Cross-posted from the Great Lakes Echo via Creative Commons

By Matthew Hall

Renewable energy companies could get some of the same tax and funding benefits that fossil fuel companies enjoy under a bill now before the U.S. Congress.

The Master Limited Partnerships Parity Act would let renewable companies form businesses that are taxed as a partnership yet can be publicly traded as stock.

This means they could get more investment and pay less tax.

“We need to do everything possible to diversify our energy supply and renewable energy sources are a key part of that process,” Sen. Al Franken, D-Minn., wrote in an email.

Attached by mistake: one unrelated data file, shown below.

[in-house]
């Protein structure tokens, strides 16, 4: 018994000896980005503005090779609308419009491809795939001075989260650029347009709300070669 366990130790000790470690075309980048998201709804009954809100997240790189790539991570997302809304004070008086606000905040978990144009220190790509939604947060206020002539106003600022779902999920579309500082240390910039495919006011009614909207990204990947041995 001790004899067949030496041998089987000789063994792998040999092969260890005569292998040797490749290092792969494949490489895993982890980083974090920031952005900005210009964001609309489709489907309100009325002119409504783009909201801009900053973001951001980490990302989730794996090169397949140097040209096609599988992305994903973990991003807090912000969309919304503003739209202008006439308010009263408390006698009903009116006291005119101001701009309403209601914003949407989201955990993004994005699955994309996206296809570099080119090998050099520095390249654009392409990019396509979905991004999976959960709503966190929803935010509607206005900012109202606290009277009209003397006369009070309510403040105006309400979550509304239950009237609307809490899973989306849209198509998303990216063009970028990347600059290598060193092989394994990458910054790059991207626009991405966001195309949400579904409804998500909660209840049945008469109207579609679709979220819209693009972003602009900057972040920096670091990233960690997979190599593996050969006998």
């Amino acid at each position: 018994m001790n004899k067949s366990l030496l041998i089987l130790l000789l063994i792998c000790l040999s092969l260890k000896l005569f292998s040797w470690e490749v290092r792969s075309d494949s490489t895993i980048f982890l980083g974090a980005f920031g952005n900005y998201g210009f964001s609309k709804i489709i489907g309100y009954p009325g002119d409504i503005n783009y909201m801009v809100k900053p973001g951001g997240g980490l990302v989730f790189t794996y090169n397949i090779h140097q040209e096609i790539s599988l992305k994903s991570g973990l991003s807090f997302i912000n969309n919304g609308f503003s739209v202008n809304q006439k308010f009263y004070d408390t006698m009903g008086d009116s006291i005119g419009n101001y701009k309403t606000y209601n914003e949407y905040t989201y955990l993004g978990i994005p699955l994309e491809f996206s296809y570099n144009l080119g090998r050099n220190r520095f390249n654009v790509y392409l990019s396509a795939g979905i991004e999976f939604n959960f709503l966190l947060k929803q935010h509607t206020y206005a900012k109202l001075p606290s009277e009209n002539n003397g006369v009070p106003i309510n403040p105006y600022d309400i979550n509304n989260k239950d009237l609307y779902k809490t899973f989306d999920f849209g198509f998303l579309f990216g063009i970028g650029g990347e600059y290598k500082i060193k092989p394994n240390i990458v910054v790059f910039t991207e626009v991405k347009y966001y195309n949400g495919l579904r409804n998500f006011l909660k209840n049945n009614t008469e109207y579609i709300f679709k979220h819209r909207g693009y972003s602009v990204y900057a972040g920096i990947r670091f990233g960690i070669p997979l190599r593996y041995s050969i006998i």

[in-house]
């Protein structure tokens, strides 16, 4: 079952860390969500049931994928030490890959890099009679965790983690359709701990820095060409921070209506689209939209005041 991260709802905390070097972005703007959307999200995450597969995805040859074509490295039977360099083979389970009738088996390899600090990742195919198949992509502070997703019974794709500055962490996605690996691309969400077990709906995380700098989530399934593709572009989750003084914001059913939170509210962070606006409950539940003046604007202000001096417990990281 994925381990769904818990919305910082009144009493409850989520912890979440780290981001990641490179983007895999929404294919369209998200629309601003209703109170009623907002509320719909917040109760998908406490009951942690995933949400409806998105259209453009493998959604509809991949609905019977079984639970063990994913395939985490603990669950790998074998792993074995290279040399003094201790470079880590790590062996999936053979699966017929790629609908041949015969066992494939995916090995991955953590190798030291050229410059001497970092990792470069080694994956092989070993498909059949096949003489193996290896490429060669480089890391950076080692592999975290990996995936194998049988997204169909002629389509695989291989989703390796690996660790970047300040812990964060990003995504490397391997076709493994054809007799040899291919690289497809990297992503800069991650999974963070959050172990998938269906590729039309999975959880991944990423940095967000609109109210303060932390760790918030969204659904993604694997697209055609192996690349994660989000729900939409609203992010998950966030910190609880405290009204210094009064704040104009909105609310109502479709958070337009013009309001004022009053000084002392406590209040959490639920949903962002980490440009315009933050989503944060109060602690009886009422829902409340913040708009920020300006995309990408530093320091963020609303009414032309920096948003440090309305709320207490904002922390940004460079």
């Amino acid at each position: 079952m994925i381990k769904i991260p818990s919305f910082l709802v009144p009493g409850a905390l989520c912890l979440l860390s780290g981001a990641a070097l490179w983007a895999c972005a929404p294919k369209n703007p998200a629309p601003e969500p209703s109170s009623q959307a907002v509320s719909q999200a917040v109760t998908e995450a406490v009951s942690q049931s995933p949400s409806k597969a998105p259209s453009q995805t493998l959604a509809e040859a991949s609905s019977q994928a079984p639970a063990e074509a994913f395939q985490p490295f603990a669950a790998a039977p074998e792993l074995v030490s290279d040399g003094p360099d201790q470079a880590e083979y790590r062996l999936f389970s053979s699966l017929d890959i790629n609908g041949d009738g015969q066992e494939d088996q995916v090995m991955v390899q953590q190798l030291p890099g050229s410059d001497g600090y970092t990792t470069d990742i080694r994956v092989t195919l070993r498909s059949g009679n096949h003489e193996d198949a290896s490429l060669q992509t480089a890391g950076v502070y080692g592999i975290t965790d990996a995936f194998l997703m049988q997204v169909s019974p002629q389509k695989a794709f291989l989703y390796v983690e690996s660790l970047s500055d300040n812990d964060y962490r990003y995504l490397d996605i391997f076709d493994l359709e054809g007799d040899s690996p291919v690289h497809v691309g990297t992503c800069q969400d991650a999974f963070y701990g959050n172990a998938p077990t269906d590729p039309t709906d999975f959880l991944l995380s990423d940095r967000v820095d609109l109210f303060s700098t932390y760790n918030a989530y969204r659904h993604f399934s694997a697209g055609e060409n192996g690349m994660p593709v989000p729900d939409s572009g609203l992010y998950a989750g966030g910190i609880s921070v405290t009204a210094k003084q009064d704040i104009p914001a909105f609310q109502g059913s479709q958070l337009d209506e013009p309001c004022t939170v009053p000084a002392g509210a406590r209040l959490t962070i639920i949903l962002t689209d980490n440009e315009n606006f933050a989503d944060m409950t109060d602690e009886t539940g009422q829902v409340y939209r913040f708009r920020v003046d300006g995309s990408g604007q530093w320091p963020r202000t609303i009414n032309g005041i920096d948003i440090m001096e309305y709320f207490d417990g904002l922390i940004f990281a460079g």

Franken co-sponsored an identical bill that was introduced in the Senate in June. The House bill was introduced Sept. 19.

“Unfortunately, some of our federal laws currently give oil companies and other fossil fuel producers an unfair advantage in the energy market,” Franken wrote. “The Master Limited Partnerships Parity Act would close one such loophole to help level the playing field and encourage more renewable energy producers to go into business.”

A limited partnership avoids the taxes paid by publicly traded corporations. Those are taxed once at the corporate level and their dividends are taxed again. The limited partnerships do not pay taxes at the corporate level, yet they have the corporate advantages of limited liability and greater public investment.

This means renewable energy companies in the Great Lakes and elsewhere could get access to cheaper funding, said Michael Allen, owner of Energy Law Wisconsin, a legal consulting firm for Wisconsin government and businesses.